Source: http://www.engadget.com/2011/10/06/comscore-android-extends-lead-over-apple-holds-44-percent-of-s/

Gather ’round, everyone, because a fresh batch of ComScore numbers has just arrived. According to the research firm, Android remains in firm control of the smartphone platform market, commanding 43.7 percent, followed by Apple (27.3 percent) and RIM (19.7 percent). In fact, Google extended its share by nearly two points over last month’s figures, while Apple’s iOS grew by just 0.3 points, but further distanced itself from RIM, which now sits 7.6 points behind. On the manufacturing side of the equation, Samsung remains top dog, accounting for 25.3 percent of all mobile subscribers (including both smartphone and feature phone users), followed by LG (21 percent) and Motorola (14 percent). Apple, meanwhile, sits a distant fourth, at 9.8 percent, followed by RIM, which rounds out the top five with 7.1 percent market share. Number crunchers can find more fodder in the full PR, after the break.

Continue reading ComScore: Android extends lead over Apple, holds 44 percent of smartphone market

ComScore: Android extends lead over Apple, holds 44 percent of smartphone market originally appeared on Engadget on Thu, 06 Oct 2011 07:27:00 EDT. Please see our terms for use of feeds.

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Source: http://articles.businessinsider.com/2011-09-16/tech/30164304_1_iphone-twitter-blackberry-sales

This chart shows quarterly sales figures for each phone since the iPhone was introduced. They were neck in neck for a while, but the iPhone 4 release in June 2010 changed everything — iPhone sales took off while Blackberry sales leveled off, then started to dive.

See also: All The Delusional And Arrogant Things RIM’s CEOs Said While Apple And Android Ate Their Lunch.

chart of the day, blackberry vs iphone shipments, september 2011

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Source: http://www.engadget.com/2011/08/04/apple-now-the-worlds-largest-smartphone-manufacturer-samsung-c/

IDC

We make our own truth. That’s how IDC can come up with roughly the same numbers as fellow research firm Canalys and crown Apple the king, when its rival called Android top dog — it’s all about how you slice it. See, where as Canalys bundled all Android handset makers together, IDC has broken them up, which leads to a rather interesting twist — the largest smartphone maker in the world is now Apple. Cupertino’s growth of 141.7-percent in shipments year over year was enough to push it past Nokia (which slipped to number three) and Samsung (which climbed two spots to take the silver medal), while RIM and HTC rounded out the top five. That being said, no one is running away with the lead here, and Sammy’s continued stratospheric rise should keep Apple on guard. Check out the full report after the break.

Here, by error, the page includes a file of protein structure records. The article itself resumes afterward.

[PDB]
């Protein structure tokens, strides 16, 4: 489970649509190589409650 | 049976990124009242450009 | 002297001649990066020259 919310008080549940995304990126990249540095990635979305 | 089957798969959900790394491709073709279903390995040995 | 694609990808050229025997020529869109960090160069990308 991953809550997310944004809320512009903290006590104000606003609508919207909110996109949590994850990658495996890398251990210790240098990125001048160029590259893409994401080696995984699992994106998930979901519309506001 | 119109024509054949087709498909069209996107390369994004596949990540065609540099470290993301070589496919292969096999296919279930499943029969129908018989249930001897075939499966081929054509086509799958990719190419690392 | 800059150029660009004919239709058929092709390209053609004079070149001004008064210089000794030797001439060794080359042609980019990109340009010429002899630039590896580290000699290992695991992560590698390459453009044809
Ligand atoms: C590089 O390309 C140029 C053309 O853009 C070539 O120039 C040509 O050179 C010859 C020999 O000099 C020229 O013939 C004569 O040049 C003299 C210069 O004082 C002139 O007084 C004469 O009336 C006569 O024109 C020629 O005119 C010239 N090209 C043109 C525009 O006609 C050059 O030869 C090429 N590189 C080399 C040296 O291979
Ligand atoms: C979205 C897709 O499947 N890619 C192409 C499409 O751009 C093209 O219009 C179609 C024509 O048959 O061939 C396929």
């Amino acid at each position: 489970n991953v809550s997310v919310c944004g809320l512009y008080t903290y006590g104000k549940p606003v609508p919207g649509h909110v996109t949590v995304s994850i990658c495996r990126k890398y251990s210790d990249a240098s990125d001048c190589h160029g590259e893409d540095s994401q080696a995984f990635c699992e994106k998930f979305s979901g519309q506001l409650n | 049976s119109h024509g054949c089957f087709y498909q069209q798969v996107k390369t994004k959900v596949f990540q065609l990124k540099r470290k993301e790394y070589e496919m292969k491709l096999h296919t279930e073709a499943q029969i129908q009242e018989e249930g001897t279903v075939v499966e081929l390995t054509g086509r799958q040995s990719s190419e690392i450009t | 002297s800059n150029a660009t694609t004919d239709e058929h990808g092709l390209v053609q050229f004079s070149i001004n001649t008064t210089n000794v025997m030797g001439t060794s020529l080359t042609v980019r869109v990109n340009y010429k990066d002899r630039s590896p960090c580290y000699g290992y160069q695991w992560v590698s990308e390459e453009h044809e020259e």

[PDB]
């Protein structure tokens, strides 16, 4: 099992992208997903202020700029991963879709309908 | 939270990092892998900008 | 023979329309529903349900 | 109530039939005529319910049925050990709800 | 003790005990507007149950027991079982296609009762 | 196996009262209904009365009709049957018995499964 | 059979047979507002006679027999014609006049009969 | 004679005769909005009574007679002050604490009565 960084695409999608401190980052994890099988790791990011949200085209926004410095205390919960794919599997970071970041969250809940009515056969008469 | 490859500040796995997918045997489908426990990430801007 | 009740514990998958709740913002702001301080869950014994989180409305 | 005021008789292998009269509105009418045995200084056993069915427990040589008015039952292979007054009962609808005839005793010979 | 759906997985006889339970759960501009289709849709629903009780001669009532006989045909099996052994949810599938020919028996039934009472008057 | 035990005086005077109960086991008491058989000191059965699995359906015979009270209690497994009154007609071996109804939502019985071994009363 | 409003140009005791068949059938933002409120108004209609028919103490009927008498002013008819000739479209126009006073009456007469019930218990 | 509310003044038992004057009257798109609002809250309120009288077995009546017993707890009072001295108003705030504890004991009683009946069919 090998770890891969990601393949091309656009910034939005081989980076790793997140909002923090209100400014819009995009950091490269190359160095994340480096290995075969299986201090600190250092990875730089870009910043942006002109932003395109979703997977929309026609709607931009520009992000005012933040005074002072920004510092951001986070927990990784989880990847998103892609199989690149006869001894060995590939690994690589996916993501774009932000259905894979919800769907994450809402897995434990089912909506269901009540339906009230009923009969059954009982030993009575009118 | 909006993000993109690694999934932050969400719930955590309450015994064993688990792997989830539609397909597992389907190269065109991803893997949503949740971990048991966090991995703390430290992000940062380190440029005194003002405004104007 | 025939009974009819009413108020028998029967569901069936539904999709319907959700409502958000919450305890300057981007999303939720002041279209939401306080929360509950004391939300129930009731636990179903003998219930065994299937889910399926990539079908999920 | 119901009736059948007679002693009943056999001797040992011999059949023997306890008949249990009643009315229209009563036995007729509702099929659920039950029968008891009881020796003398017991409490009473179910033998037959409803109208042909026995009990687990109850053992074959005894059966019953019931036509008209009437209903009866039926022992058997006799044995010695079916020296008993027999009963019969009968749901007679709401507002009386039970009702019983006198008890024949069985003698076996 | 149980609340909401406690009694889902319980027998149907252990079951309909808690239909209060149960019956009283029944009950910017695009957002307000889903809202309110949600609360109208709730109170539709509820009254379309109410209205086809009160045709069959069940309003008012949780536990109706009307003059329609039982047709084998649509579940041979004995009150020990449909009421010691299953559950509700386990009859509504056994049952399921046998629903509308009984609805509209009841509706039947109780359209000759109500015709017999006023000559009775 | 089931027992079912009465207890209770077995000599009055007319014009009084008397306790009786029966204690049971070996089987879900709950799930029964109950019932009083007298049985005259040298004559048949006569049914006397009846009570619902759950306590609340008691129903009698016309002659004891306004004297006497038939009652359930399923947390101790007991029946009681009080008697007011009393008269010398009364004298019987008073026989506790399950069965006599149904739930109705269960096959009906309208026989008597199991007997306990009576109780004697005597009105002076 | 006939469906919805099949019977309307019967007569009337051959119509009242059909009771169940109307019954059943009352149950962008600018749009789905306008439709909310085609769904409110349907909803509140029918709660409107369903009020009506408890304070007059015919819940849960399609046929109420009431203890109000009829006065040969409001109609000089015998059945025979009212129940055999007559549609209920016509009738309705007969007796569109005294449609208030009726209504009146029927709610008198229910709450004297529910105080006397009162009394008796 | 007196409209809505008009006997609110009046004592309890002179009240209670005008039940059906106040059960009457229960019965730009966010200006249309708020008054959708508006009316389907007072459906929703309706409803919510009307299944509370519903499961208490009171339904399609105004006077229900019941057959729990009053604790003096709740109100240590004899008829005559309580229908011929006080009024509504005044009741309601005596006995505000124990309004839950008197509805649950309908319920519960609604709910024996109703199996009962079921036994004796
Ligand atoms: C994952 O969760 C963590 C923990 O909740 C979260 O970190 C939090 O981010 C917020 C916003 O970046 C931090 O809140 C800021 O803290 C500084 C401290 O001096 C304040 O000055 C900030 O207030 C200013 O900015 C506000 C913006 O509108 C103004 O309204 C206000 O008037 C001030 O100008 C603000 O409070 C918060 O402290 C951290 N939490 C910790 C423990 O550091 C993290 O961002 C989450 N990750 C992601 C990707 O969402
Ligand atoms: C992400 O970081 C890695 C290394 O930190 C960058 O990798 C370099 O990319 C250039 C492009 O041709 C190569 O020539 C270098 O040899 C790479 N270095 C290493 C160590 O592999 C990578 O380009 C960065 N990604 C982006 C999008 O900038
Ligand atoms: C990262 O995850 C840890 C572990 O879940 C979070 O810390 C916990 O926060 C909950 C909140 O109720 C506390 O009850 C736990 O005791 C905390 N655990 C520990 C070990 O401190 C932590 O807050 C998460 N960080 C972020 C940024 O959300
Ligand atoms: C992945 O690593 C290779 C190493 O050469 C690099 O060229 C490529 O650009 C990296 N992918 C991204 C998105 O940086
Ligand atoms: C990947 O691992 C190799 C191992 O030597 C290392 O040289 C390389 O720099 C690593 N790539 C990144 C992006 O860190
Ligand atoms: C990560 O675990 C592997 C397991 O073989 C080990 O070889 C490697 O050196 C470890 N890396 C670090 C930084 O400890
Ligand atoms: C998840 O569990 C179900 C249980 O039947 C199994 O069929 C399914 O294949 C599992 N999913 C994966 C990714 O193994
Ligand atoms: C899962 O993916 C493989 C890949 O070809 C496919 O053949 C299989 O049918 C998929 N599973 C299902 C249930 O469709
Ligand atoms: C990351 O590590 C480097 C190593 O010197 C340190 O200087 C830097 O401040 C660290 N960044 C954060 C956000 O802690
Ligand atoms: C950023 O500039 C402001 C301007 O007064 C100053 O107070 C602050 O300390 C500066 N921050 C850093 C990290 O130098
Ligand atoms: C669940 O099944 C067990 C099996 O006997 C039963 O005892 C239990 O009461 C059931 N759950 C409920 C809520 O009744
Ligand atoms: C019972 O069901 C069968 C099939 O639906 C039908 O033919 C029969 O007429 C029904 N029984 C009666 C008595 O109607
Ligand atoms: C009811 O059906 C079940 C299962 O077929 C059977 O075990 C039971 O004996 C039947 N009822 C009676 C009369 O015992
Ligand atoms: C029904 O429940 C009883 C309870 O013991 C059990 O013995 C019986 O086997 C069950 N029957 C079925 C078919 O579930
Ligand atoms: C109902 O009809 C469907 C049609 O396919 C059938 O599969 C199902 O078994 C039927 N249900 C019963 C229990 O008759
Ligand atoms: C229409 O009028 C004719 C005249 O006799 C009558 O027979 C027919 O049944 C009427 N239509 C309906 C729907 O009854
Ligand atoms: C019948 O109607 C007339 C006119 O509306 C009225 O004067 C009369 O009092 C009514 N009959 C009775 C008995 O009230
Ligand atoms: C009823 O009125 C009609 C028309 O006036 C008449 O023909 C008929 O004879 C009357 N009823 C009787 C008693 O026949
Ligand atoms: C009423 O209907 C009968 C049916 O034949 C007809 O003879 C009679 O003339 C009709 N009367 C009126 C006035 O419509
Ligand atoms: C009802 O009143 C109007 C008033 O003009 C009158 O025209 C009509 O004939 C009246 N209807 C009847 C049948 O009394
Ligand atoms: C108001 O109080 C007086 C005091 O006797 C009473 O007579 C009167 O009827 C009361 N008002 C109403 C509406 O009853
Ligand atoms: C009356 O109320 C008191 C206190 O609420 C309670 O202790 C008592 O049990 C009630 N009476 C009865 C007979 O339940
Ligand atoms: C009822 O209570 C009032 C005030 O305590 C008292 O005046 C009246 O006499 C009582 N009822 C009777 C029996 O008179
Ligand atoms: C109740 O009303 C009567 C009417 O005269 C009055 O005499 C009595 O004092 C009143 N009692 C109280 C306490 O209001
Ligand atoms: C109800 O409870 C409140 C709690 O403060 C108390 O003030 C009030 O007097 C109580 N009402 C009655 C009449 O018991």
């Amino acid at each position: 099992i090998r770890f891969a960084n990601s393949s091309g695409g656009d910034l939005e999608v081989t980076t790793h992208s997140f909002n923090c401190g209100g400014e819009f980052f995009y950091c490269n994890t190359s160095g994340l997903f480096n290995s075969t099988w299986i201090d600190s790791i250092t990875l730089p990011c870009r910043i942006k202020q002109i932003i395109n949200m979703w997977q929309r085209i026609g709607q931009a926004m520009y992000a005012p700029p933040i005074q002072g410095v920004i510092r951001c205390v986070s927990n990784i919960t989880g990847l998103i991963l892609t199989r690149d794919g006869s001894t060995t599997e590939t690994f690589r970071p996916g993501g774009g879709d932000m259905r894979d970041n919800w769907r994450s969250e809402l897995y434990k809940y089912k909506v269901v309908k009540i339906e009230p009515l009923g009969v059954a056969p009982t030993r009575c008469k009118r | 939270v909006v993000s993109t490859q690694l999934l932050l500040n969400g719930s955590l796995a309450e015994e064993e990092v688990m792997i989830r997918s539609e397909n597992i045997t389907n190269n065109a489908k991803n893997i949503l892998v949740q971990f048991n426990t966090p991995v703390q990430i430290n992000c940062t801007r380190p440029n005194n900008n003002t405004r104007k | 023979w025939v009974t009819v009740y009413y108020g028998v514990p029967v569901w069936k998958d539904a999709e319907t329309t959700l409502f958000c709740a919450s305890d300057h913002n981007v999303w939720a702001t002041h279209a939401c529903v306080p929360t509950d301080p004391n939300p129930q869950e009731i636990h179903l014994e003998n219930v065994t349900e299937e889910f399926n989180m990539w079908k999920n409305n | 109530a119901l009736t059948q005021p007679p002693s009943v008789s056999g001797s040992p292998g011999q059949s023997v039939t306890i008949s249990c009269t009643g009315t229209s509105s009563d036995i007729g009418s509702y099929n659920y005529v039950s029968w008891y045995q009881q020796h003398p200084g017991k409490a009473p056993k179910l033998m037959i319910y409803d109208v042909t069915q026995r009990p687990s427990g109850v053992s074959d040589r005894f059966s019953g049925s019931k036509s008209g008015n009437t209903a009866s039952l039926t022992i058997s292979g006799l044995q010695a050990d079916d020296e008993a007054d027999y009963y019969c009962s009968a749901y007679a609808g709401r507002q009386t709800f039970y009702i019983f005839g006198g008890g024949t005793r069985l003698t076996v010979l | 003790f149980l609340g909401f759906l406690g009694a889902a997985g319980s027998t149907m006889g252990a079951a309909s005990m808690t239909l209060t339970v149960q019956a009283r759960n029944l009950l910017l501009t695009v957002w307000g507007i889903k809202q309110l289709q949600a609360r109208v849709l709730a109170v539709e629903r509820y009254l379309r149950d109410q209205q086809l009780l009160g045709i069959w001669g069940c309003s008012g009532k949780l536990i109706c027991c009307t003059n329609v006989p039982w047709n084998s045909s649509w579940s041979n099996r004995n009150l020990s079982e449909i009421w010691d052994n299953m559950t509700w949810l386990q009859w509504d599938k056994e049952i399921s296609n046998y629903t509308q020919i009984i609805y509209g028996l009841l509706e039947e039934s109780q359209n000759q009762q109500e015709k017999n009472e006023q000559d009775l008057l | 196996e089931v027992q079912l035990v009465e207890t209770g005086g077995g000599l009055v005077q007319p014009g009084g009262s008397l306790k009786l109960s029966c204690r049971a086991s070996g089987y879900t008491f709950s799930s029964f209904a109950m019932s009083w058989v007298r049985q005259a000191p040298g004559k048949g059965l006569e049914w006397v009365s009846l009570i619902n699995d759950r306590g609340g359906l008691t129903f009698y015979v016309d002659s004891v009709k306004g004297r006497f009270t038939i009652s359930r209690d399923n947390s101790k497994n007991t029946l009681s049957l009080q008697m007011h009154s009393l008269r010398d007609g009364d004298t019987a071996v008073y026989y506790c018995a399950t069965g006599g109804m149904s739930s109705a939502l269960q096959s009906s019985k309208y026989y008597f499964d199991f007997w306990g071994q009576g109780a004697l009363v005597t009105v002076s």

Continue reading Apple now the world’s largest smartphone manufacturer, Samsung checks in at number two

Apple now the world’s largest smartphone manufacturer, Samsung checks in at number two originally appeared on Engadget on Thu, 04 Aug 2011 18:27:00 EDT. Please see our terms for use of feeds.

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Source: http://www.businessinsider.com/apple-made-twice-as-much-profit-on-phones-as-everybody-else-combined-2011-7

Apple is now the leading phone manufacturer by market share. It passed Nokia for the first time last quarter.

But more impressive: it captured two-thirds of all profits in the mobile phone business last quarter, according to statistics from Asymco.

Another way of looking at it: Apple made about twice as much profit on mobile phones as Samsung, RIM, and HTC did — combined. Nokia, Motorola, Sony-Ericsson, and LG all saw losses.

chart of the day, operating profit, mobile companies, july  2011

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Source: http://gizmodo.com/5818321/its-official-there-are-more-iphones-than-blackberries

It's Official: There Are More iPhones Than BlackBerrys (But Android Still Dominates)Smartphones are finally outselling dumbphones, but not everyone’s a winner. ComScore’s latest numbers show that still aren’t looking good for RIM.

After losing 4.2 percent of their market share in the US, they’re down to 24.7 percent vs Apple’s 26.6 percent. Looks like their “superphone” can’t come soon enough.

On the other hand, it seems Google’s Android is doing quite well for itself. In that same 5 month period, it leapfrogged 5.1% to a whopping 38.1%.

It’s also worth noting that despite the launch of WP7, Microsoft lost 1.9% thus continuing it’s downward trajectory towards obsolesence. But who knows, maybe Mango will be sweet enough to lure customers from the shiny Apple. [All Things D]

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Source: http://www.businessinsider.com/chart-of-the-day-ipad-traffic-2011-6

It’s been more than a year since Apple’s iPad started shipping, and around the world, it’s still overwhelmingly the only tablet that matters.

ComScore just released a bunch of stats about traffic consumption on non-PC devices in 13 countries, including tablets, smartphones, and other devices, such as the iPod touch.

We analyzed comScore’s data to focus just on tablet usage, and charted the iPad’s traffic share in each country. It was 95% or higher in 12 of the 13 countries, with Android the second-place finisher in most countries (and “other” in Canada, home of RIM).

Of note: China isn’t one of the countries reported by comScore in this data. That could be a market where Android does particularly well. We’ll see. And, of course, plenty more competition is on the way from the likes of HP, Microsoft, etc. But for now, the iPad stands alone.